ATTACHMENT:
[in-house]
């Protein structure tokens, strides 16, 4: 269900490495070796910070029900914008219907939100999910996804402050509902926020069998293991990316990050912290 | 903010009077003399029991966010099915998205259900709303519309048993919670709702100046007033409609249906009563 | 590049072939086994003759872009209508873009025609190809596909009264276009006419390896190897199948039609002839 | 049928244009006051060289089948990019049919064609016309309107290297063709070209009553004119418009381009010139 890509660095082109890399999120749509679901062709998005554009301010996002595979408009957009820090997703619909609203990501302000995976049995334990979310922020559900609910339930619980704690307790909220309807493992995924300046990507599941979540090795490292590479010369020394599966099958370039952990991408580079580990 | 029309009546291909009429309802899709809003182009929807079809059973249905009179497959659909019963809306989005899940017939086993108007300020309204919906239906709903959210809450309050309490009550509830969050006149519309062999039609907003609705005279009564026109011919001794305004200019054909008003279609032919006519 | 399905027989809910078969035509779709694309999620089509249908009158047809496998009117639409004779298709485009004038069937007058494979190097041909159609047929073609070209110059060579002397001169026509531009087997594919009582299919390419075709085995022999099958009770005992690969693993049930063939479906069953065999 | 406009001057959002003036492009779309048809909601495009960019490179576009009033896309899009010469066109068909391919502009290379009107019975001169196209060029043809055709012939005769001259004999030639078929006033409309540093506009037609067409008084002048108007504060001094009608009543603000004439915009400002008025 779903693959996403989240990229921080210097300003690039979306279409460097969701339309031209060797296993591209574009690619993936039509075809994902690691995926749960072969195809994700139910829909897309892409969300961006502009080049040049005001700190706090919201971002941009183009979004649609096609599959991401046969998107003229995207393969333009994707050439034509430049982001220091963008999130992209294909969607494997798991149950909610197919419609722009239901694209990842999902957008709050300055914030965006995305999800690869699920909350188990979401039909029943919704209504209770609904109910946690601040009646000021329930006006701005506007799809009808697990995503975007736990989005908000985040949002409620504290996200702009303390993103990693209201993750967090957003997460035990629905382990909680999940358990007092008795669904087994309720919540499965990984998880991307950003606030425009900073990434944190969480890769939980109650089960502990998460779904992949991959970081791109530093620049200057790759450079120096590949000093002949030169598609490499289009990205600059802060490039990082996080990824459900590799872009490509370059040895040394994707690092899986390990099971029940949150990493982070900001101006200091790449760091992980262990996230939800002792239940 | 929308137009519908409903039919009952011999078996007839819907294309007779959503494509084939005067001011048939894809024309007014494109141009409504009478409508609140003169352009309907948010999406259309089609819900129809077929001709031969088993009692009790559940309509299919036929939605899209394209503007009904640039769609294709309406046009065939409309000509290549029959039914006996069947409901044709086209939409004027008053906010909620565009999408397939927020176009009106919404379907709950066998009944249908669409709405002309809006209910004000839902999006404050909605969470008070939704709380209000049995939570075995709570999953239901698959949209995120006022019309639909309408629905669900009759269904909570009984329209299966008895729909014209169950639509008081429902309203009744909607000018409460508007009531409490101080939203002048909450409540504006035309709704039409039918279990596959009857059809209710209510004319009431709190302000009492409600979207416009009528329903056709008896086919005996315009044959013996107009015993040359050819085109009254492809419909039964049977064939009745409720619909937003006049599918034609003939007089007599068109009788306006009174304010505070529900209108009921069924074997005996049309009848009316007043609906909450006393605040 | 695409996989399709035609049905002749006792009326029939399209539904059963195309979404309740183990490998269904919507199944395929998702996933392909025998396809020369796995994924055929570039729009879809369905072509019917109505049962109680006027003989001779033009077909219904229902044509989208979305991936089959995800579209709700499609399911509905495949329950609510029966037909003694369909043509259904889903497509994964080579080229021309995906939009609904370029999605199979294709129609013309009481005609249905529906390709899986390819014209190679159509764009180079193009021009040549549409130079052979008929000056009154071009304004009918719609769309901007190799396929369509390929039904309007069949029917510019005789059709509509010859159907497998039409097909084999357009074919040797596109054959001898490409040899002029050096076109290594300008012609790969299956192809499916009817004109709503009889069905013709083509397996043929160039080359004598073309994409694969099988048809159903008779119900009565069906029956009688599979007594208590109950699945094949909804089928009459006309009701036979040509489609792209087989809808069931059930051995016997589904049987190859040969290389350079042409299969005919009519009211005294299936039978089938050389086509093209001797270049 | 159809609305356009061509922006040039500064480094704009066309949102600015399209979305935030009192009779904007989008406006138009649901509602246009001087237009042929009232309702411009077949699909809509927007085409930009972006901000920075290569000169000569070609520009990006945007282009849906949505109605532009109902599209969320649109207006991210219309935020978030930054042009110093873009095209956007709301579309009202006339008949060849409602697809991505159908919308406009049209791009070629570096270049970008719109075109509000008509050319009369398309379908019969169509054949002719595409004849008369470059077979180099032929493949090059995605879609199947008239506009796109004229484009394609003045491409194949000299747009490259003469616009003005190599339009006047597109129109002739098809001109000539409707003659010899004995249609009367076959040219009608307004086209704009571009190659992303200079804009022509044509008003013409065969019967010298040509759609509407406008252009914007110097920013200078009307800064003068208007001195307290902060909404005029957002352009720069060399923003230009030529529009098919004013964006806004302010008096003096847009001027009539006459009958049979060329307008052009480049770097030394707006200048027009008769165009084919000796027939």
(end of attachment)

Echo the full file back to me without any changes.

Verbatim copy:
[in-house]
């Protein structure tokens, strides 16, 4: 269900490495070796910070029900914008219907939100999910996804402050509902926020069998293991990316990050912290 | 903010009077003399029991966010099915998205259900709303519309048993919670709702100046007033409609249906009563 | 590049072939086994003759872009209508873009025609190809596909009264276009006419390896190897199948039609002839 | 049928244009006051060289089948990019049919064609016309309107290297063709070209009553004119418009381009010139 890509660095082109890399999120749509679901062709998005554009301010996002595979408009957009820090997703619909609203990501302000995976049995334990979310922020559900609910339930619980704690307790909220309807493992995924300046990507599941979540090795490292590479010369020394599966099958370039952990991408580079580990 | 029309009546291909009429309802899709809003182009929807079809059973249905009179497959659909019963809306989005899940017939086993108007300020309204919906239906709903959210809450309050309490009550509830969050006149519309062999039609907003609705005279009564026109011919001794305004200019054909008003279609032919006519 | 399905027989809910078969035509779709694309999620089509249908009158047809496998009117639409004779298709485009004038069937007058494979190097041909159609047929073609070209110059060579002397001169026509531009087997594919009582299919390419075709085995022999099958009770005992690969693993049930063939479906069953065999 | 406009001057959002003036492009779309048809909601495009960019490179576009009033896309899009010469066109068909391919502009290379009107019975001169196209060029043809055709012939005769001259004999030639078929006033409309540093506009037609067409008084002048108007504060001094009608009543603000004439915009400002008025 779903693959996403989240990229921080210097300003690039979306279409460097969701339309031209060797296993591209574009690619993936039509075809994902690691995926749960072969195809994700139910829909897309892409969300961006502009080049040049005001700190706090919201971002941009183009979004649609096609599959991401046969998107003229995207393969333009994707050439034509430049982001220091963008999130992209294909969607494997798991149950909610197919419609722009239901694209990842999902957008709050300055914030965006995305999800690869699920909350188990979401039909029943919704209504209770609904109910946690601040009646000021329930006006701005506007799809009808697990995503975007736990989005908000985040949002409620504290996200702009303390993103990693209201993750967090957003997460035990629905382990909680999940358990007092008795669904087994309720919540499965990984998880991307950003606030425009900073990434944190969480890769939980109650089960502990998460779904992949991959970081791109530093620049200057790759450079120096590949000093002949030169598609490499289009990205600059802060490039990082996080990824459900590799872009490509370059040895040394994707690092899986390990099971029940949150990493982070900001101006200091790449760091992980262990996230939800002792239940 | 929308137009519908409903039919009952011999078996007839819907294309007779959503494509084939005067001011048939894809024309007014494109141009409504009478409508609140003169352009309907948010999406259309089609819900129809077929001709031969088993009692009790559940309509299919036929939605899209394209503007009904640039769609294709309406046009065939409309000509290549029959039914006996069947409901044709086209939409004027008053906010909620565009999408397939927020176009009106919404379907709950066998009944249908669409709405002309809006209910004000839902999006404050909605969470008070939704709380209000049995939570075995709570999953239901698959949209995120006022019309639909309408629905669900009759269904909570009984329209299966008895729909014209169950639509008081429902309203009744909607000018409460508007009531409490101080939203002048909450409540504006035309709704039409039918279990596959009857059809209710209510004319009431709190302000009492409600979207416009009528329903056709008896086919005996315009044959013996107009015993040359050819085109009254492809419909039964049977064939009745409720619909937003006049599918034609003939007089007599068109009788306006009174304010505070529900209108009921069924074997005996049309009848009316007043609906909450006393605040 | 695409996989399709035609049905002749006792009326029939399209539904059963195309979404309740183990490998269904919507199944395929998702996933392909025998396809020369796995994924055929570039729009879809369905072509019917109505049962109680006027003989001779033009077909219904229902044509989208979305991936089959995800579209709700499609399911509905495949329950609510029966037909003694369909043509259904889903497509994964080579080229021309995906939009609904370029999605199979294709129609013309009481005609249905529906390709899986390819014209190679159509764009180079193009021009040549549409130079052979008929000056009154071009304004009918719609769309901007190799396929369509390929039904309007069949029917510019005789059709509509010859159907497998039409097909084999357009074919040797596109054959001898490409040899002029050096076109290594300008012609790969299956192809499916009817004109709503009889069905013709083509397996043929160039080359004598073309994409694969099988048809159903008779119900009565069906029956009688599979007594208590109950699945094949909804089928009459006309009701036979040509489609792209087989809808069931059930051995016997589904049987190859040969290389350079042409299969005919009519009211005294299936039978089938050389086509093209001797270049 | 159809609305356009061509922006040039500064480094704009066309949102600015399209979305935030009192009779904007989008406006138009649901509602246009001087237009042929009232309702411009077949699909809509927007085409930009972006901000920075290569000169000569070609520009990006945007282009849906949505109605532009109902599209969320649109207006991210219309935020978030930054042009110093873009095209956007709301579309009202006339008949060849409602697809991505159908919308406009049209791009070629570096270049970008719109075109509000008509050319009369398309379908019969169509054949002719595409004849008369470059077979180099032929493949090059995605879609199947008239506009796109004229484009394609003045491409194949000299747009490259003469616009003005190599339009006047597109129109002739098809001109000539409707003659010899004995249609009367076959040219009608307004086209704009571009190659992303200079804009022509044509008003013409065969019967010298040509759609509407406008252009914007110097920013200078009307800064003068208007001195307290902060909404005029957002352009720069060399923003230009030529529009098919004013964006806004302010008096003096847009001027009539006459009958049979060329307008052009480049770097030394707006200048027009008769165009084919000796027939």